It’s never been difficult to own firearms in Michigan, but you might think otherwise watching the majority of state lawmakers. They’re on a mission, and while finding a fix for our roads may be a bridge too far, the Legislature’s proven itself adroit at pursuing the gun lobby’s agenda.
Indeed, the Legislature went into its summer recess having passed eight bills with the blessing, if not directive, of the National Rifle Association, two of them already signed into law.
The first repealed Michigan’s ban on short-barreled rifles and shotguns, bringing Michigan into line with the majority of states that allow residents to own short-barreled weapons so long as they meet federal requirements, which include a background check and a $200 tax.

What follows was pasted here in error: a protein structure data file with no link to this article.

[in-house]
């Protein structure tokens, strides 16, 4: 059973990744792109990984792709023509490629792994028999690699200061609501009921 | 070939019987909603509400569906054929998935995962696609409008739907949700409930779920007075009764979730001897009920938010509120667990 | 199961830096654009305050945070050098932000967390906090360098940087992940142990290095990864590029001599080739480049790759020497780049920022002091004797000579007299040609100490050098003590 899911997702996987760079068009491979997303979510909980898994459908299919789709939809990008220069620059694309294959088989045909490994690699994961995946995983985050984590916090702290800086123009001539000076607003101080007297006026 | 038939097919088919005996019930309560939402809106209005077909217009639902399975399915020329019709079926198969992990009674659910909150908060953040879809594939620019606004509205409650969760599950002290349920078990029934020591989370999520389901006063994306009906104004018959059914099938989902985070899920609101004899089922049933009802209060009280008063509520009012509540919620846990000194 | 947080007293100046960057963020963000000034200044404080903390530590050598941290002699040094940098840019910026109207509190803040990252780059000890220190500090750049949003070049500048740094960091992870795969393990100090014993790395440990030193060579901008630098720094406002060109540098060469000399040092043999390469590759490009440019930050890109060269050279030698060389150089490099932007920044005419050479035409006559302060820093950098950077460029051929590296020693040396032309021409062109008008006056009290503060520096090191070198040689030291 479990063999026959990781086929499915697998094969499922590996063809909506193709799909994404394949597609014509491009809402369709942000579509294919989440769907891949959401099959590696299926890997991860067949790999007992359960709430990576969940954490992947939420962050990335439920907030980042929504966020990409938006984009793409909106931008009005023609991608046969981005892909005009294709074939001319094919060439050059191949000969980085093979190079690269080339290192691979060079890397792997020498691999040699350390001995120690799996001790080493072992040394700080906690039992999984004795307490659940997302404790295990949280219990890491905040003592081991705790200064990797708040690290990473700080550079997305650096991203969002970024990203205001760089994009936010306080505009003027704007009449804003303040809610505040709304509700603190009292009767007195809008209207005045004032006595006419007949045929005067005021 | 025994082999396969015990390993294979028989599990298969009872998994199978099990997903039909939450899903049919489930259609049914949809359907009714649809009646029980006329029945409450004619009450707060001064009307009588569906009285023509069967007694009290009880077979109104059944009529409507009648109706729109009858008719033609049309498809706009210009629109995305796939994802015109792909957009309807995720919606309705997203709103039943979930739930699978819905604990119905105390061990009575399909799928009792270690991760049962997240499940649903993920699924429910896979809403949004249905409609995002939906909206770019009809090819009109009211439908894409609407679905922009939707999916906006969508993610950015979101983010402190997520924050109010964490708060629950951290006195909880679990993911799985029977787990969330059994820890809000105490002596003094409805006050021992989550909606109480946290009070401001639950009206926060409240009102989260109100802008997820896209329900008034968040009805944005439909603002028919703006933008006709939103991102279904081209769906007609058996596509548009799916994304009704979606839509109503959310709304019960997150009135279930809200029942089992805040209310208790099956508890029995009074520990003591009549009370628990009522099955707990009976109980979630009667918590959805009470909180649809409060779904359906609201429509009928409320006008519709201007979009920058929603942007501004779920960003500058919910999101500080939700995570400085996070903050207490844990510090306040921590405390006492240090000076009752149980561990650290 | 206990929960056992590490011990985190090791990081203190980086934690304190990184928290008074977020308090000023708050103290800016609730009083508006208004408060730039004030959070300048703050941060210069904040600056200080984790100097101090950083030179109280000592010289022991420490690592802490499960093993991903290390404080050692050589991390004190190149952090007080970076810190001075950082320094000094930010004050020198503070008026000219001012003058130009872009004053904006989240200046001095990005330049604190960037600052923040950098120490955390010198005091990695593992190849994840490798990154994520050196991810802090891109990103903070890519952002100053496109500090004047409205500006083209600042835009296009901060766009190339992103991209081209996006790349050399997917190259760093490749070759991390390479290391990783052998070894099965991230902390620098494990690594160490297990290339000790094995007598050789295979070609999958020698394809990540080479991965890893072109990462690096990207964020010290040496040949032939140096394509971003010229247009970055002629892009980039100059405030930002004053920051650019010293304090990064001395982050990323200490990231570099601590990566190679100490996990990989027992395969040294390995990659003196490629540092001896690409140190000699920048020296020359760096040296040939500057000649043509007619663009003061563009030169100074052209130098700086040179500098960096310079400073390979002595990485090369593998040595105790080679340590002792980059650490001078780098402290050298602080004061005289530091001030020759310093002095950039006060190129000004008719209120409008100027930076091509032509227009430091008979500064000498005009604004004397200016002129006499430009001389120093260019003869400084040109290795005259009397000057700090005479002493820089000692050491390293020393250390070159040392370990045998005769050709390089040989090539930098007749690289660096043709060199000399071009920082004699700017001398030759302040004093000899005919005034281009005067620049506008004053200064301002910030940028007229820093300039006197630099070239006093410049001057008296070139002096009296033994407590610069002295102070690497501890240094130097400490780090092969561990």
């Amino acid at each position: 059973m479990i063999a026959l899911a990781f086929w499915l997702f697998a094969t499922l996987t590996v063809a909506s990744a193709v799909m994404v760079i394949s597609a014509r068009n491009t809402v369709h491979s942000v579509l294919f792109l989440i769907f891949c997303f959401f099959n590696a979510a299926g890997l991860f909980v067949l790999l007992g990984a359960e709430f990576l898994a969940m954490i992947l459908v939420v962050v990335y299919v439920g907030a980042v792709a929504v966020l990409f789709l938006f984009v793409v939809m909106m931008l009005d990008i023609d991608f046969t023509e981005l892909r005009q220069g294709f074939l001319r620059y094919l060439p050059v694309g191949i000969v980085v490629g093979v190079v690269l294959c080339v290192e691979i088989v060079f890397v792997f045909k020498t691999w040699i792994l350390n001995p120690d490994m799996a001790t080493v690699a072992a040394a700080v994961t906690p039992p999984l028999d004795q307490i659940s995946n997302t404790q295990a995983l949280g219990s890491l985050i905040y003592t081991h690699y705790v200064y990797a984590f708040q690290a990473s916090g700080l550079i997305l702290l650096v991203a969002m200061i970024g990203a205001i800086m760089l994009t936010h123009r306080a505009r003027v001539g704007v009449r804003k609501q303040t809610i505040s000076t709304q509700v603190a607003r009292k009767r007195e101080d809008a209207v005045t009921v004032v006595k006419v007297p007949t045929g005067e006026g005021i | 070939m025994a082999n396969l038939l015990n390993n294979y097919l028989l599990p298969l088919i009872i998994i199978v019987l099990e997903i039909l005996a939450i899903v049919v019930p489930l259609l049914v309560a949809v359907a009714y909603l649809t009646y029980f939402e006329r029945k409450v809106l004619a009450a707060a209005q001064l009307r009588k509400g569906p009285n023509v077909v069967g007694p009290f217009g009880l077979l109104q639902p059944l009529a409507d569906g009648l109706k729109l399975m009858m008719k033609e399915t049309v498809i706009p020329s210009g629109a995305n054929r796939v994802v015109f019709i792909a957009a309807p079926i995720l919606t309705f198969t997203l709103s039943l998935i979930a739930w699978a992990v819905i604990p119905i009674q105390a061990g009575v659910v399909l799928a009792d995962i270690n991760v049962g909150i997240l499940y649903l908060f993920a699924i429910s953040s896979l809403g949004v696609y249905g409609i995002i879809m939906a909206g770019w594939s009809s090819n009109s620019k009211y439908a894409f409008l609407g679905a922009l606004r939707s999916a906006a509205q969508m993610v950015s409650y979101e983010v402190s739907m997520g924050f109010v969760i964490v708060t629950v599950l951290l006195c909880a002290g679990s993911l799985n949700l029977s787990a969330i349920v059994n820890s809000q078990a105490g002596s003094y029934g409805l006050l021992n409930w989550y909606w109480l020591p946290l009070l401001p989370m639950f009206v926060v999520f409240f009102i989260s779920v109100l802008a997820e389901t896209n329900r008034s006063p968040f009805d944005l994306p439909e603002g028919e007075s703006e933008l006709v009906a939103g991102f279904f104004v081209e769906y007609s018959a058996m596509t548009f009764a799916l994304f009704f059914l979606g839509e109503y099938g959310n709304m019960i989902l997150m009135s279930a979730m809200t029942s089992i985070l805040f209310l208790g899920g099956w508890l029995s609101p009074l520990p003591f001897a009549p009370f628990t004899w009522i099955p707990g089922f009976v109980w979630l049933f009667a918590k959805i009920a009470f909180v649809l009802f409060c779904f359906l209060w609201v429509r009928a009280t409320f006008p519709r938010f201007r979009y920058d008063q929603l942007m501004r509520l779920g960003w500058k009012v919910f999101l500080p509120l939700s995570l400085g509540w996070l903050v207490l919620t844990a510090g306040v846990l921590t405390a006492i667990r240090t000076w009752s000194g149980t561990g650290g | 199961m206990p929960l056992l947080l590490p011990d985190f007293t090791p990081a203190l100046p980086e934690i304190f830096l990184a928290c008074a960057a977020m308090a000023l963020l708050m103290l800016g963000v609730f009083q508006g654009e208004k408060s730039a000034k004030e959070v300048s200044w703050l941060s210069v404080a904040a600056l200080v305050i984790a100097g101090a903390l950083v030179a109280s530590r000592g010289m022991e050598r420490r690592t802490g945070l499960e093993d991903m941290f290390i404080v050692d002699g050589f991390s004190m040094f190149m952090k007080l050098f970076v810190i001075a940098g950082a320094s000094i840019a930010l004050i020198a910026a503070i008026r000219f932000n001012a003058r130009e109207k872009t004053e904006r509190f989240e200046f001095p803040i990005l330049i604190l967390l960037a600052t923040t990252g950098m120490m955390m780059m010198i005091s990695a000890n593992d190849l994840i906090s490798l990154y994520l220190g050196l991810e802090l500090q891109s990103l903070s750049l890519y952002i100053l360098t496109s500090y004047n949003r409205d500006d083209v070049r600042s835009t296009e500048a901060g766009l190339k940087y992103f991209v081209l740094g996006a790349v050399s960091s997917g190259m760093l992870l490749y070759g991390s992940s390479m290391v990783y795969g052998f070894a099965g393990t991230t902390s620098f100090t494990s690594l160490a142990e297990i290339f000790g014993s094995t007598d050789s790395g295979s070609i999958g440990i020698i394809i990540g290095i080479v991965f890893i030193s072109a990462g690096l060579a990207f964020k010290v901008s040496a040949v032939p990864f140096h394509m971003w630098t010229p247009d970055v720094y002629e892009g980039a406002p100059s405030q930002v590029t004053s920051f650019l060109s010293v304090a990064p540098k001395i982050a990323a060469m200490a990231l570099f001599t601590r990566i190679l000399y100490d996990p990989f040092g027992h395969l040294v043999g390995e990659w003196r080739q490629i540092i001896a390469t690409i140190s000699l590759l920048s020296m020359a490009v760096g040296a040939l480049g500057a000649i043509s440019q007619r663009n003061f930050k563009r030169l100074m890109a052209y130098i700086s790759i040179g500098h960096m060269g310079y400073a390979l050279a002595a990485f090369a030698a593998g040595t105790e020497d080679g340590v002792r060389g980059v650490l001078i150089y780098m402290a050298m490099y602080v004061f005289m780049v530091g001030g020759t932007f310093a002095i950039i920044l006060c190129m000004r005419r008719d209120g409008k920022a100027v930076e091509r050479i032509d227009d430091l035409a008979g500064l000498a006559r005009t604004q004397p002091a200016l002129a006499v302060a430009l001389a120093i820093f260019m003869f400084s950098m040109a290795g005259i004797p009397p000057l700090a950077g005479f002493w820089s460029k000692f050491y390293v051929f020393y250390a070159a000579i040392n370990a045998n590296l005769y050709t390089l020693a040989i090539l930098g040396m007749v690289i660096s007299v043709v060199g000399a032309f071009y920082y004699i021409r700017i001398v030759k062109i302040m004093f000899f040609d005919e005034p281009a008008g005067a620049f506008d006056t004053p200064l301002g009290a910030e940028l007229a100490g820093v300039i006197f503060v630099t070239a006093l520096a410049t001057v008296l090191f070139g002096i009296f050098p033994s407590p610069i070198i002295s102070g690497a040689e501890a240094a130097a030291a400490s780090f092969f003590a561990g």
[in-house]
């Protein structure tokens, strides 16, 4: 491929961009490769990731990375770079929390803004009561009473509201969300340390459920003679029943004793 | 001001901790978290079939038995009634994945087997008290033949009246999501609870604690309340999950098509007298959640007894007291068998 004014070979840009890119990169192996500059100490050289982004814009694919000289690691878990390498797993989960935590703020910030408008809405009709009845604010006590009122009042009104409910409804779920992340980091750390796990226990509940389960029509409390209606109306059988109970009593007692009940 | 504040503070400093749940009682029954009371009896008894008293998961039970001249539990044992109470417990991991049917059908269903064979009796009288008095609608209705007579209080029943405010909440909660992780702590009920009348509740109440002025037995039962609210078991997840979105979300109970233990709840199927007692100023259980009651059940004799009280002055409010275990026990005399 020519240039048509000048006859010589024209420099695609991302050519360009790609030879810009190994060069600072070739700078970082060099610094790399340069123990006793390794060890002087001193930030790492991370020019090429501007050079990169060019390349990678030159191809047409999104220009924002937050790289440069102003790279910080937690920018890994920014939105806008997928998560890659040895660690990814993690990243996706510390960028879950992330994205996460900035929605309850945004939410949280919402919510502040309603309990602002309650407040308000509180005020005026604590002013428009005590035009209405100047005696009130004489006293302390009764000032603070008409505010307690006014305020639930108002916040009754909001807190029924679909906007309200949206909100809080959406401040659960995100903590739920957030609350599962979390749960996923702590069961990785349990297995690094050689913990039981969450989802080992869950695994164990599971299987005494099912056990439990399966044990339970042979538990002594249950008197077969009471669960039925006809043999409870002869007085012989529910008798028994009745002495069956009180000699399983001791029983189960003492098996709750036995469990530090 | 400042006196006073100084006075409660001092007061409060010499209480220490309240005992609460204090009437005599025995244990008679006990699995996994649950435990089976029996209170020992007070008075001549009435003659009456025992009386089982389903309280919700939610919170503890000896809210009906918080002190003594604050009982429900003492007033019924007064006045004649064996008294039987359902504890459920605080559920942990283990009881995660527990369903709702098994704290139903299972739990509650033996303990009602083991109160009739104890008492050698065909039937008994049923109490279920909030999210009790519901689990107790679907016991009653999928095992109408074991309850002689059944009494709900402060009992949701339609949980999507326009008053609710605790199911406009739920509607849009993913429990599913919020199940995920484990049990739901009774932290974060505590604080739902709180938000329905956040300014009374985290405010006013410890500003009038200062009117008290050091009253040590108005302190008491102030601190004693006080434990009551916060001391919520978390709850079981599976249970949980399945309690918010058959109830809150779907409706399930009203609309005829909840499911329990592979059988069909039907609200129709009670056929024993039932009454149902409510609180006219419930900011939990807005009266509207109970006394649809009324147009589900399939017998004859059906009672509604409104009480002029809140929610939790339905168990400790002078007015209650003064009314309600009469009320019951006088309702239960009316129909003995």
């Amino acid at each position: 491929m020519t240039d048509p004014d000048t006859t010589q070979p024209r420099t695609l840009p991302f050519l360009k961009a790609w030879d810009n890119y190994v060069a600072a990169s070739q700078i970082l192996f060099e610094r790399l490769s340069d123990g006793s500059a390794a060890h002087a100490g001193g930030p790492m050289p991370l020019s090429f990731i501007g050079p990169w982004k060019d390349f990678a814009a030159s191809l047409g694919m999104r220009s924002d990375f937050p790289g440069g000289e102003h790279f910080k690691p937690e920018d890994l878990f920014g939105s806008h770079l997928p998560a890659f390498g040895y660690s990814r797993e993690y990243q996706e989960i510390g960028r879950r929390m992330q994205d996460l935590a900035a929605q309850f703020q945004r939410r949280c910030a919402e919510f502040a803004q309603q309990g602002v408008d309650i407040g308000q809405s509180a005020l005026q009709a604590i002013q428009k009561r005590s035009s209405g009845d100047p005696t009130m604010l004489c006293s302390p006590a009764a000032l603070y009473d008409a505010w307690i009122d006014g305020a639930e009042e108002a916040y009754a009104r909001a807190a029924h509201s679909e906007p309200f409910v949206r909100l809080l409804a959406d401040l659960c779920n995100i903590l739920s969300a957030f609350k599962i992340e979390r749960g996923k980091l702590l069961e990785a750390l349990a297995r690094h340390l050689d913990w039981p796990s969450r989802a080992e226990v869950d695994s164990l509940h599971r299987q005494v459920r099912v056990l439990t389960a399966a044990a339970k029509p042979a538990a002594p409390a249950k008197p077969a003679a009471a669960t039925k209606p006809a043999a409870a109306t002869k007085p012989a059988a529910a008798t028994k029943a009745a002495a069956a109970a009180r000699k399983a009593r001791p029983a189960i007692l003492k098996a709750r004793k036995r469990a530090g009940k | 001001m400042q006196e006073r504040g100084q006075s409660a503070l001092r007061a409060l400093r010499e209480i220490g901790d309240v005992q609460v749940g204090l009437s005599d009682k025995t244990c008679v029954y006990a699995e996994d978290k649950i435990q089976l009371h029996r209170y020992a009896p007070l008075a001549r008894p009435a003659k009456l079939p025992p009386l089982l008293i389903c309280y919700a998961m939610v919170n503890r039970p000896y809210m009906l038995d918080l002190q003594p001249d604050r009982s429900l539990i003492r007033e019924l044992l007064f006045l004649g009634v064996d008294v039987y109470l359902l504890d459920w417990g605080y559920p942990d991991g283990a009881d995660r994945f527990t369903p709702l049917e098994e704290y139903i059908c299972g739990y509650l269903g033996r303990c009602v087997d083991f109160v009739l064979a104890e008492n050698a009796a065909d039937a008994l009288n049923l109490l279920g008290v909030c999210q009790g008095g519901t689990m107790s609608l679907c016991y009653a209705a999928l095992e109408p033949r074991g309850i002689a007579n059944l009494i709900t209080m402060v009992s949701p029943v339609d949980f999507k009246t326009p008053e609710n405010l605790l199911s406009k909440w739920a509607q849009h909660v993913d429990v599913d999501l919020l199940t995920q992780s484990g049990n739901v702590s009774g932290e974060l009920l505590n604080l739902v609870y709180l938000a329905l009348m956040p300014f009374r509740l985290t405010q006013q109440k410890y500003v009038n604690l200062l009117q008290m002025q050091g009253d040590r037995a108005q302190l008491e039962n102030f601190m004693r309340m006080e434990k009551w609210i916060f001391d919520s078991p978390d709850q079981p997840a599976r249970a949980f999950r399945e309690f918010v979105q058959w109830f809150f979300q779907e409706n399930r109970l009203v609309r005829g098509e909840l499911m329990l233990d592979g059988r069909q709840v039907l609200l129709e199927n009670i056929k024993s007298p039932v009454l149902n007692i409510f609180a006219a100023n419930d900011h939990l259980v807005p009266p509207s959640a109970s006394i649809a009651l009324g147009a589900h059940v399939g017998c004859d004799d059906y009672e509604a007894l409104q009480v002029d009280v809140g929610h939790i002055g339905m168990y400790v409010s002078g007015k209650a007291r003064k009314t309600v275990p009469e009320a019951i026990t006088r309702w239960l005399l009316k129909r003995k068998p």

More recently, Gov. Rick Snyder signed legislation to keep the names of gun owners out of the public record - a formality, really, since the state Supreme Court ruled in 1999 that the disclosure of gun registry records are “a clearly unwarranted invasion of an individual’s privacy.”
Think what you will about either of these bills, it seems odd that in the midst of a national epidemic of firearm violence and gun-related deaths that the lawmakers would be spending any time at all on loosening firearm restrictions.
We can’t think of a single public interest served by blocking access to records of who owns guns and who has the licenses and permits to carry them, but at least seven other states passed similar legislation after a New York newspaper published the names and addresses of handgun owners in two suburban counties north of New York City. Our Legislature is far from alone in doing the NRA’s bidding.
There is one way, however, that Michigan does stand out: It’s the only state in the union that gives county-level gun boards discretion in reviewing applications for concealed weapons permits.